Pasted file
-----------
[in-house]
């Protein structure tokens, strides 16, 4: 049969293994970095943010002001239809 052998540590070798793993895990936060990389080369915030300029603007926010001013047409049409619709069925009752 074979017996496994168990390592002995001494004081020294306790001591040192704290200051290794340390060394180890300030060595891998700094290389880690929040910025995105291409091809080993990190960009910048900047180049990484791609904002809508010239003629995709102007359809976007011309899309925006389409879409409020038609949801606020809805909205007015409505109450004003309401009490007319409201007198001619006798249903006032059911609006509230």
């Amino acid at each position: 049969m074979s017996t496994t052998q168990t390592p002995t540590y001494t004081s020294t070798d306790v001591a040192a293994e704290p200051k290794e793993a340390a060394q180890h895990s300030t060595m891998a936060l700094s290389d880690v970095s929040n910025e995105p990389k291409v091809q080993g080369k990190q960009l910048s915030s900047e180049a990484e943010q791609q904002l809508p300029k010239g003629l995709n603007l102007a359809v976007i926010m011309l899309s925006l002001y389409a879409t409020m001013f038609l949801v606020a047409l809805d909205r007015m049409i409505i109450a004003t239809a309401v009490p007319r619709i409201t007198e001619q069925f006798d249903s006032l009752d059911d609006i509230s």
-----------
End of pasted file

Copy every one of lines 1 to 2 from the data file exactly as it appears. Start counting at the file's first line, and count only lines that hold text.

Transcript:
[in-house]
């Protein structure tokens, strides 16, 4: 049969293994970095943010002001239809 052998540590070798793993895990936060990389080369915030300029603007926010001013047409049409619709069925009752 074979017996496994168990390592002995001494004081020294306790001591040192704290200051290794340390060394180890300030060595891998700094290389880690929040910025995105291409091809080993990190960009910048900047180049990484791609904002809508010239003629995709102007359809976007011309899309925006389409879409409020038609949801606020809805909205007015409505109450004003309401009490007319409201007198001619006798249903006032059911609006509230």